American voters are as ready to dump incumbent lawmakers as they were just before they handed control of Congress to Republicans in 1994, according to an ABC News/Washington Post poll released on Monday.
Republicans, who control both houses of Congress, stand to lose the most in the November elections because of strong anti-incumbent sentiment and they trail Democrats in support among registered voters, the poll showed.
Fifty-three percent of those surveyed called themselves "anti-incumbent" — nearly the same as the 54 percent who identified themselves as such in the summer of 1994 when Congress was still under the Democrats’ control.
While the percentage of anti-incumbent Republicans was lower in the poll than the percentage of anti-incumbent Democrats in 1994 (33 percent versus 46 percent), the share of anti-incumbent independents rose to 61 percent from 57 percent in 1994.
The telephone poll, which has a 3 percentage point margin of error, was taken between August 3 and August 6 among 1,002 adults.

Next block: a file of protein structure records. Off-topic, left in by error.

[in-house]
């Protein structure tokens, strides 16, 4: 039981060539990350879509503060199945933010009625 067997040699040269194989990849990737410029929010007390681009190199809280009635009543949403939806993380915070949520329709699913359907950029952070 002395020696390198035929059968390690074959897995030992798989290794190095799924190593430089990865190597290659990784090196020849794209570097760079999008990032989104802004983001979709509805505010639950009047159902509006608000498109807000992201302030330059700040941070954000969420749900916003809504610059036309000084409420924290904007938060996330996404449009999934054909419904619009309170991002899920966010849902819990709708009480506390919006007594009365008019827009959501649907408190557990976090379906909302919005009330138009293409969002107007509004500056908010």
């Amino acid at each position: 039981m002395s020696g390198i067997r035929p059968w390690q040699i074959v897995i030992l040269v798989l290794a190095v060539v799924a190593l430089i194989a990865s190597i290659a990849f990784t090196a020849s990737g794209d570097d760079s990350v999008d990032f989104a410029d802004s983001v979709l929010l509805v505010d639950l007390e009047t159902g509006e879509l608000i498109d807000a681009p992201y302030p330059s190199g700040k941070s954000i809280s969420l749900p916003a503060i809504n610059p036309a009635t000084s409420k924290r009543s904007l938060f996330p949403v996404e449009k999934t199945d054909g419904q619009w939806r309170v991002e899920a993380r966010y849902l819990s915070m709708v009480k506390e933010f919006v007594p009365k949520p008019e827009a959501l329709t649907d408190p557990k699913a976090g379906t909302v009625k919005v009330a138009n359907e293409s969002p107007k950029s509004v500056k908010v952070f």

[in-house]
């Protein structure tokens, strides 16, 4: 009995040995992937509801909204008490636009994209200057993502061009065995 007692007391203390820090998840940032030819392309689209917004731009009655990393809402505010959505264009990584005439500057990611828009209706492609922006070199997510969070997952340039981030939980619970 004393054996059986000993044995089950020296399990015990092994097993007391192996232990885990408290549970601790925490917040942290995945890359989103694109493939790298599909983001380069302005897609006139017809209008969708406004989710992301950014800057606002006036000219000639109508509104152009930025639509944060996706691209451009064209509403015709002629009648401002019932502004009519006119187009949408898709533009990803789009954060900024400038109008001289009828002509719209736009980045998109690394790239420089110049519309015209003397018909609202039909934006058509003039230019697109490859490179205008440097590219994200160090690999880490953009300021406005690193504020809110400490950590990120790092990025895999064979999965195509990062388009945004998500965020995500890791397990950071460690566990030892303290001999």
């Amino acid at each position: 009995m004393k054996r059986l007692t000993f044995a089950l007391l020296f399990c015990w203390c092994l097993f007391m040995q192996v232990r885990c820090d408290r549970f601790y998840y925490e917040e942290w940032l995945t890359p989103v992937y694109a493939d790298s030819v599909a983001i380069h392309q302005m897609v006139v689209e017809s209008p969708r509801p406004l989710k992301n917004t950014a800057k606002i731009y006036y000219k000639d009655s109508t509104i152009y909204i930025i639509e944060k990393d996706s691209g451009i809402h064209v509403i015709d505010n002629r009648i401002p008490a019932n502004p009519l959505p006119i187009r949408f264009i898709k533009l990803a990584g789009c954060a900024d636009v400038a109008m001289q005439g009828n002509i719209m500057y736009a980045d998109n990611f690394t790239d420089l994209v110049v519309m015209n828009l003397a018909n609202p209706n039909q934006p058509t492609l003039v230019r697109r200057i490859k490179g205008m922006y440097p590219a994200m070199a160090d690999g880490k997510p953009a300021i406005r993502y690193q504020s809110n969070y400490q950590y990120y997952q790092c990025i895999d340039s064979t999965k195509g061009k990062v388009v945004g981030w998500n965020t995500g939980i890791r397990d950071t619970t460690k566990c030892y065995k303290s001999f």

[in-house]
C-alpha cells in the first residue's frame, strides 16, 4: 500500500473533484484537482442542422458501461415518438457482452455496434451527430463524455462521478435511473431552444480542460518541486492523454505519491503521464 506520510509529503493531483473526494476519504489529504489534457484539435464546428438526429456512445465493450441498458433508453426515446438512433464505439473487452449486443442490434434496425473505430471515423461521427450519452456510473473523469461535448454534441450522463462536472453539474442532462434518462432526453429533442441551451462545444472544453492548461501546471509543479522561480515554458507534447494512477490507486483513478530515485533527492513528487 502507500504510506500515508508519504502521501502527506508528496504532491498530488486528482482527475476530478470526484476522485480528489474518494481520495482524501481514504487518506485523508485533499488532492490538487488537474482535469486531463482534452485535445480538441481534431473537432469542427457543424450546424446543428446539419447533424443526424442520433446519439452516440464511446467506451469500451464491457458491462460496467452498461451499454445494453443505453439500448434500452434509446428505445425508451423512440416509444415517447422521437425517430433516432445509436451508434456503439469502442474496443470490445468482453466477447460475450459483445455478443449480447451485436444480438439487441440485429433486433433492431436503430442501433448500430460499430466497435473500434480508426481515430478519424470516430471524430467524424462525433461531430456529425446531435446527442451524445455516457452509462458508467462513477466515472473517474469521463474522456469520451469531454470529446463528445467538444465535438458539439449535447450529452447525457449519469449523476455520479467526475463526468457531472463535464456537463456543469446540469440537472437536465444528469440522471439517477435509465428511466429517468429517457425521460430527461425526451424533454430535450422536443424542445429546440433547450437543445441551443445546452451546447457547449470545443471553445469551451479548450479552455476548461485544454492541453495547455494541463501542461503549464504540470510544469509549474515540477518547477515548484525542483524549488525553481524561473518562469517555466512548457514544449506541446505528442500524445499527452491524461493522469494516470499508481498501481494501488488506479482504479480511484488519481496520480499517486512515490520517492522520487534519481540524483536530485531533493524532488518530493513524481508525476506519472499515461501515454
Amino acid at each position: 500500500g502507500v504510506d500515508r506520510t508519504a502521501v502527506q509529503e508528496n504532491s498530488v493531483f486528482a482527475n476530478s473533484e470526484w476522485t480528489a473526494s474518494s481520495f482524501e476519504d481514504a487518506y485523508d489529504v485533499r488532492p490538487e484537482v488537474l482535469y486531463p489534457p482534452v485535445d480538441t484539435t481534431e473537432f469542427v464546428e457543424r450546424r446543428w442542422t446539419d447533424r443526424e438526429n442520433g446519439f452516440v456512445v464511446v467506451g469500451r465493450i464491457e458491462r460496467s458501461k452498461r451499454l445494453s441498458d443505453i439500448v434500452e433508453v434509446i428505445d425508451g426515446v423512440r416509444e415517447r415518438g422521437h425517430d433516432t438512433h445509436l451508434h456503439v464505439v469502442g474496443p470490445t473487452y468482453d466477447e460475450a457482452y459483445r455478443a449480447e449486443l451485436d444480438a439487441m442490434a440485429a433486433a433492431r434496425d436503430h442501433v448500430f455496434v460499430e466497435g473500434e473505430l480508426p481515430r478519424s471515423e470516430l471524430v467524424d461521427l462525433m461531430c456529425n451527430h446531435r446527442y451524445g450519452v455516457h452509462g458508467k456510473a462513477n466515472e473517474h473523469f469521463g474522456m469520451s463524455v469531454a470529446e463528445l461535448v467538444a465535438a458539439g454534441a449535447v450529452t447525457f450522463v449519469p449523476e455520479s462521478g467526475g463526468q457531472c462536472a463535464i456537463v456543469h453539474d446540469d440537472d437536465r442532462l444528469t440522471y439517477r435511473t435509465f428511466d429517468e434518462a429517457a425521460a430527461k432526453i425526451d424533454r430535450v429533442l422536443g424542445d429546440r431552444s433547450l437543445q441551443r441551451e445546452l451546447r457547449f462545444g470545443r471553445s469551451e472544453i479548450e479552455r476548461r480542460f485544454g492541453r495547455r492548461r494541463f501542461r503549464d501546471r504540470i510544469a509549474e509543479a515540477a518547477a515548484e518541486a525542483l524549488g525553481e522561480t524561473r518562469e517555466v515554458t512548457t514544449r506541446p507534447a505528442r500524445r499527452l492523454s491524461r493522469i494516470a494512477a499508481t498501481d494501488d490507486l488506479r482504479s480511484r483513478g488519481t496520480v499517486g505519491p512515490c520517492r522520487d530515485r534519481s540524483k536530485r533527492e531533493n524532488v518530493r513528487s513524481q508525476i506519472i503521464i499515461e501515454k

Among registered voters, 52 percent said they would support the Democrat in their congressional district if the election were held today. Only 39 percent said they would vote for the Republican, the poll showed.
Republicans are being hurt by Americans’ anti-war sentiment, the poll showed. Thirty-eight percent of those polled said they would be more likely to oppose a candidate who supports President George W. Bush’s Iraq policy, compared with only 23 percent who would back such a candidate.
But the poll also showed that Democrats have yet to win over Americans, who remain evenly split on whether the party offers the country a clear direction that differs from that offered by Republicans.